Houchins and his colleagues (2018) examined the effectiveness of the READ 180® literacy intervention program for incarcerated adolescents. A randomized controlled trial experimental design with repeated measures was used to compare the READ 180 program to a business-as-usual literacy control condition that used a literacy program with computer instruction. Students were provided 110 minutes of daily instruction, five days a week. A total of 464 male students aged 12-18 from a rural, private, medium-security, long-term juvenile corrections residential facility in the southeastern U.S. participated in the experiment over the course of 31 months. Growth curve analyses revealed that students who received READ 180 made significantly greater gains than the control group on standardized measures of reading comprehension (WJ III® Passage Comprehension), receptive vocabulary (PPVT-4), and on curriculum-based measures of comprehension (AIMSWeb® Maze Comprehension). This study, therefore, demonstrated that READ 180 is an effective program to increase the reading ability of incarcerated youth.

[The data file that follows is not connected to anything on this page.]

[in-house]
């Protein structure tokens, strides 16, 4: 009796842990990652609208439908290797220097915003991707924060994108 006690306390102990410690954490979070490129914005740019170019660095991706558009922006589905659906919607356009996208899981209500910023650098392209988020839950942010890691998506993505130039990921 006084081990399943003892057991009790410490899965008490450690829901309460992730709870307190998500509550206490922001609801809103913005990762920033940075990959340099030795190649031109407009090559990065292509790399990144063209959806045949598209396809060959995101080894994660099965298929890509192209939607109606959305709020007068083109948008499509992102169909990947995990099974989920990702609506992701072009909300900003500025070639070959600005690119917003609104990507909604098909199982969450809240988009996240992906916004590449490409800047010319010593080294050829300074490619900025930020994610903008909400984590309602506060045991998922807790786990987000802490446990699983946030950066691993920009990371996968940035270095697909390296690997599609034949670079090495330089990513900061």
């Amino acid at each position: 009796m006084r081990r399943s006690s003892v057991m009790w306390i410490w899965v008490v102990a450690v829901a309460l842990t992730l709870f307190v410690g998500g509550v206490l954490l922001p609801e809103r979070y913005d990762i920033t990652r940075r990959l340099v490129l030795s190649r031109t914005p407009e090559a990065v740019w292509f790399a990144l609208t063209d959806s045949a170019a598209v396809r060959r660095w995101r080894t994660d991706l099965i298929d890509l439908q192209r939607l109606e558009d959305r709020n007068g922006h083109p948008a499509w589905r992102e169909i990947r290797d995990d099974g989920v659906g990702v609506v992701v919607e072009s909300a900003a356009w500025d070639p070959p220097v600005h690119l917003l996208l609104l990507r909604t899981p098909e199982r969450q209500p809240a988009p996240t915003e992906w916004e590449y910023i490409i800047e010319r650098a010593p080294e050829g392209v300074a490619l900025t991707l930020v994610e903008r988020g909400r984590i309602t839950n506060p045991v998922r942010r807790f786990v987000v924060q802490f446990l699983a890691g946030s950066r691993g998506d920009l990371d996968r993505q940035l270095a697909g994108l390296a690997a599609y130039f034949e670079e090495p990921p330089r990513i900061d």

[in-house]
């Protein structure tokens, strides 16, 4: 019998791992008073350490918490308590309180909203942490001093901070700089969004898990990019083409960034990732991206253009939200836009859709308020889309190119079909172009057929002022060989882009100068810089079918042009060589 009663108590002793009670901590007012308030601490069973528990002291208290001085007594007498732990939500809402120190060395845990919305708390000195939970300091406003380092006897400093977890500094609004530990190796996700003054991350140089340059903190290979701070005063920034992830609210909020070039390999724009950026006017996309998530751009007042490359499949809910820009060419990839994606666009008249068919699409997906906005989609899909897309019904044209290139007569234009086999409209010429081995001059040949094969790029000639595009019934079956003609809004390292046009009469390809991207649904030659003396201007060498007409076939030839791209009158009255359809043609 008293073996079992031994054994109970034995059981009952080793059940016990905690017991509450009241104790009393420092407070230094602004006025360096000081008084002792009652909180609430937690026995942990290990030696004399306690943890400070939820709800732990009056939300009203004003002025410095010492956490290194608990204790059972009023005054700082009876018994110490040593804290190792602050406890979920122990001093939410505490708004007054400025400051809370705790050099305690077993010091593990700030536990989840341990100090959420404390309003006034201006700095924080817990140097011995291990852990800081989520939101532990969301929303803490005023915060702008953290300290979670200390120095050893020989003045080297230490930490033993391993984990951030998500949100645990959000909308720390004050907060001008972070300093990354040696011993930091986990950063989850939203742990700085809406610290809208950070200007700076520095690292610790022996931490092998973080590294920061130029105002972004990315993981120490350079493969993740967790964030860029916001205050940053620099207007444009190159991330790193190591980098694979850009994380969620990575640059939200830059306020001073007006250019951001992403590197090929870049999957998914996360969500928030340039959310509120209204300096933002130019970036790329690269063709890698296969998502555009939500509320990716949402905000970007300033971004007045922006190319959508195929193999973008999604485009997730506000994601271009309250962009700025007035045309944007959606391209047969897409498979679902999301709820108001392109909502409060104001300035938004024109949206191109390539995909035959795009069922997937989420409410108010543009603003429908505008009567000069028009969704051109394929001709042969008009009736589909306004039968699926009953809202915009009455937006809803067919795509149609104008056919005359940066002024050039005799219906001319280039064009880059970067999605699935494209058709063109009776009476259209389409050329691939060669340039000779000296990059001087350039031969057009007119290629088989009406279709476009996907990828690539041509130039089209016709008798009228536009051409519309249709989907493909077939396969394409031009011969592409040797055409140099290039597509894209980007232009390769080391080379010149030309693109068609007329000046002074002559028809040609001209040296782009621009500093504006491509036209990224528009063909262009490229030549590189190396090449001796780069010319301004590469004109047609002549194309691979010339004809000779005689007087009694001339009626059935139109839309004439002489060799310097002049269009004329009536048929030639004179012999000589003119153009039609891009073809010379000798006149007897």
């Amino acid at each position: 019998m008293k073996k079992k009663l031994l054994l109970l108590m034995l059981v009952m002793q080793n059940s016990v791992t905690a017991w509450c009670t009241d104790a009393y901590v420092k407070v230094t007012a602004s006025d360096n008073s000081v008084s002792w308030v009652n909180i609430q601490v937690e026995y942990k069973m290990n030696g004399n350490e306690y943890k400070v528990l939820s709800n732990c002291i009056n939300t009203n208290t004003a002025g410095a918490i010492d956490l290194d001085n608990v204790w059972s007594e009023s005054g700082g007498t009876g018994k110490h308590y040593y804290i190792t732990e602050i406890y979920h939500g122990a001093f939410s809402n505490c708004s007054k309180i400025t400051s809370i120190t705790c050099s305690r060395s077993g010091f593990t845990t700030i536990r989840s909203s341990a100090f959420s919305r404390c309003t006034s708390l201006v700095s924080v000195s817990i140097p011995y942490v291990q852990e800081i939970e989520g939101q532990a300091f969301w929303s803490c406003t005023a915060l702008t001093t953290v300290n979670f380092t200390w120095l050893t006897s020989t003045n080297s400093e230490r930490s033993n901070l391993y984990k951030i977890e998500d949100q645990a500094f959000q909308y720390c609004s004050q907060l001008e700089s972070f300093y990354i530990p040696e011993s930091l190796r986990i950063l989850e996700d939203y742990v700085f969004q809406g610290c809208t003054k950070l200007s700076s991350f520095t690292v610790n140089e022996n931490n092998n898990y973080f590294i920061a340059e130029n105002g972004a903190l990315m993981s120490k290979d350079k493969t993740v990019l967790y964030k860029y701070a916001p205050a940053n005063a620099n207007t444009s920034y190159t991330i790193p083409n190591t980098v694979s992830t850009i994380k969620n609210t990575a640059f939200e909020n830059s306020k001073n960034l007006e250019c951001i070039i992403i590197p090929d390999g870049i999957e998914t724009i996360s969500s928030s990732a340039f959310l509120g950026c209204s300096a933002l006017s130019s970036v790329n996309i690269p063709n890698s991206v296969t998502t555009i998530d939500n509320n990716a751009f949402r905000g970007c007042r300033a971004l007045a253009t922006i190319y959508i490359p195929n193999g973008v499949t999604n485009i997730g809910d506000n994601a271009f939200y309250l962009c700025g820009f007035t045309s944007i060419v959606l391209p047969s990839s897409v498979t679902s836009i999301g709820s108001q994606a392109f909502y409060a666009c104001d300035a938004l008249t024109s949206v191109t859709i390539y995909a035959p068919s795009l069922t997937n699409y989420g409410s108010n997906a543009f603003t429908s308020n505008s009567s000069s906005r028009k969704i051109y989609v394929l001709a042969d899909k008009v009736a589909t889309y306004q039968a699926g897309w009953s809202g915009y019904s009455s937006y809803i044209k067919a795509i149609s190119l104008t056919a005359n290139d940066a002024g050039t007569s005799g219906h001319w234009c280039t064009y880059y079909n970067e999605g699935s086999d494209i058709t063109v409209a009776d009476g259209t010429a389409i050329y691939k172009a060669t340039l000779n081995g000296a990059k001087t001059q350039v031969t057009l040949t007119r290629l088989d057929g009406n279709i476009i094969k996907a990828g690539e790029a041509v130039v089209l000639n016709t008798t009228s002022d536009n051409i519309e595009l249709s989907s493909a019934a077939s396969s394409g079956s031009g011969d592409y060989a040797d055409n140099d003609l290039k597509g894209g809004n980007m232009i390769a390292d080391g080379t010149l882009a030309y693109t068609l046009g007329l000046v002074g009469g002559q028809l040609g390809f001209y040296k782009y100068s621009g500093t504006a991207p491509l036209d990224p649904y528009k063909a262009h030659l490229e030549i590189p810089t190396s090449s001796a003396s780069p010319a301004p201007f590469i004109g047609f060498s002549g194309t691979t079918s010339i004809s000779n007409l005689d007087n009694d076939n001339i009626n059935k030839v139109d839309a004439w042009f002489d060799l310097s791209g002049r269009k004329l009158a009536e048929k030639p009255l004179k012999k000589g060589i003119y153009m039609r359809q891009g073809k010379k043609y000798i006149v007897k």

Houchins, D. E., Gagnon, J. C., Lane, H. B., Lambert, R. G., & McCray, E. D. (2018). The efficacy of a literacy intervention for incarcerated adolescents. Residential Treatment for Children & Youth, 35(1), 60-91.